How to Get the Real Value from Agile Methodologies – Part 2

Documentation Induced Comma

Documentation Induced Comma

In Part 1, I alluded to my belief that the use of a particular Agile methodology is less important than understanding and applying the underlying concepts. Understanding and application as opposed to a blind, paint-by-the-numbers mentality is why Agile seems to work for some organizations or teams but not others. Today we will explore an example of what I am talking about in regards to deriving value from the underlying concept behind a technique.

Does minimal documentation equate to more risk or less risk?

Consider the following tale of two managers, Annie and Trevor. Annie is a believer in the benefits of Agile. Trevor favors more traditional methodologies. Both believe that reducing project risk is a good thing and something that deserves more than just “lip service”. Annie believes that minimally sufficient documentation assists in decreasing the risk of missing deadlines or coming in over budget. Trevor believes that more documentation helps reduce the risk of missing deadlines or coming in over budget. Who is correct? Should we strive for more documentation or less? Before we head down a rabbit hole by trying to answer those questions, we might want to consider the purpose of documentation. Depending on the documentation you are referring to, some might say some common purposes include promoting a common understanding among stakeholders, meeting a legal compliance requirement, or surviving the unfortunate event of a key team member being hit by a bus. I would agree with the merit of any of those purposes, but what else should we consider that would make your time of reading this post worthwhile?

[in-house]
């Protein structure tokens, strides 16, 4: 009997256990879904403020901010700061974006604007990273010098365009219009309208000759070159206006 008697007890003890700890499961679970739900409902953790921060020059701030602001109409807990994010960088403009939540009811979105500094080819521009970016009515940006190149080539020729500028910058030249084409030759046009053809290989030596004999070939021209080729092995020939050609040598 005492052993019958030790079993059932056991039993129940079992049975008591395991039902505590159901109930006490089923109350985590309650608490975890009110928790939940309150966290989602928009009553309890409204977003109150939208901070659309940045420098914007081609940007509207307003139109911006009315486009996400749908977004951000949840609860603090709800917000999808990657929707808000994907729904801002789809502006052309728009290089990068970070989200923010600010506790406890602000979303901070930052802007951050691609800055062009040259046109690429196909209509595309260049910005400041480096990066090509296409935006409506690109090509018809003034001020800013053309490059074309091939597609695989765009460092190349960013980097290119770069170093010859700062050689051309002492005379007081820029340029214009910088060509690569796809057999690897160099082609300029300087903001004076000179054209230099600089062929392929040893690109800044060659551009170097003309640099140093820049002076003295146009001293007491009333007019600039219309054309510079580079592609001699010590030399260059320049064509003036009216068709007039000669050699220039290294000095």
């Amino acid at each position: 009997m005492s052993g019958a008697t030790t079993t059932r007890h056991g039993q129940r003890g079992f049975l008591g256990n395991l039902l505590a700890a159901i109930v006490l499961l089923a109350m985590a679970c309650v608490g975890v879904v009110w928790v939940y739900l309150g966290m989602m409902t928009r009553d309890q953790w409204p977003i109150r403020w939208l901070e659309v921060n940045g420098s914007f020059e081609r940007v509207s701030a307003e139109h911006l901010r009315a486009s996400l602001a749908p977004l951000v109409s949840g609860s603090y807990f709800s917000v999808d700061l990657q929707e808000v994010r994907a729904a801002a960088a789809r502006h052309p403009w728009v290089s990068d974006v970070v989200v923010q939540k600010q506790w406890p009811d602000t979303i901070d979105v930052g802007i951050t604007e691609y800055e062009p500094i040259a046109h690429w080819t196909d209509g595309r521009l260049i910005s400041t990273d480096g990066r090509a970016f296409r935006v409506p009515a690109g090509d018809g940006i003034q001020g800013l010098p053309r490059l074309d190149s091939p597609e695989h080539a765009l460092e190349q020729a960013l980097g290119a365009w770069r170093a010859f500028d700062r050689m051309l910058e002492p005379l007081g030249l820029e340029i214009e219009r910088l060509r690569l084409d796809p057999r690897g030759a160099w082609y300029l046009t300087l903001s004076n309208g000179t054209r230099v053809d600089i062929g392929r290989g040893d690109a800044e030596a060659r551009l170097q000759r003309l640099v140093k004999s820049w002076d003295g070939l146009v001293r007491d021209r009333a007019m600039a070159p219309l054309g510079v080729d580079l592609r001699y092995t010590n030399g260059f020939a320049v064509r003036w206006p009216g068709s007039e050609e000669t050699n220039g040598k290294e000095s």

Getting the Value from Documentation

In my mind, the underlying concept of documentation includes the purposes mentioned above, but goes a little deeper. One underlying concept that is critical to keep in mind is having a satisfied customer. A big part of having a satisfied customer begins with understanding what they want and ends with giving them as much of what they want as time and money allows.

Documentation can be a tool to help form a common and prioritized understanding of what the customer wants. Documentation from an Agile point of view also takes into account the fact that things change over time. Sometimes customers clarify what they want as they understand more. Sometimes policies or processes external to a project change requiring adjustments along the way. If minimal, but sufficient, documentation promotes a common understanding of the customer’s needs and relative priorities, more time can be spent on implementation. If the concept of the satisfied customer is NOT kept in mind, it is easy to spend significant amounts of time on detailed documentation that might help legally defend against a disgruntled customer, but directly decreases the amount of time and resources that could be focused on functionality or value leading to a satisfied customer.

Stay tuned for Part 3, when we look getting value from Agile scope management…


“Software is usually accompanied by documentation in the form of big fat scary manuals that nobody ever reads. In fact, for the past five years most of the manuals shipped with software products have actually been copies of Stephen King’s The Stand with new covers pasted on.” -Dave Barry

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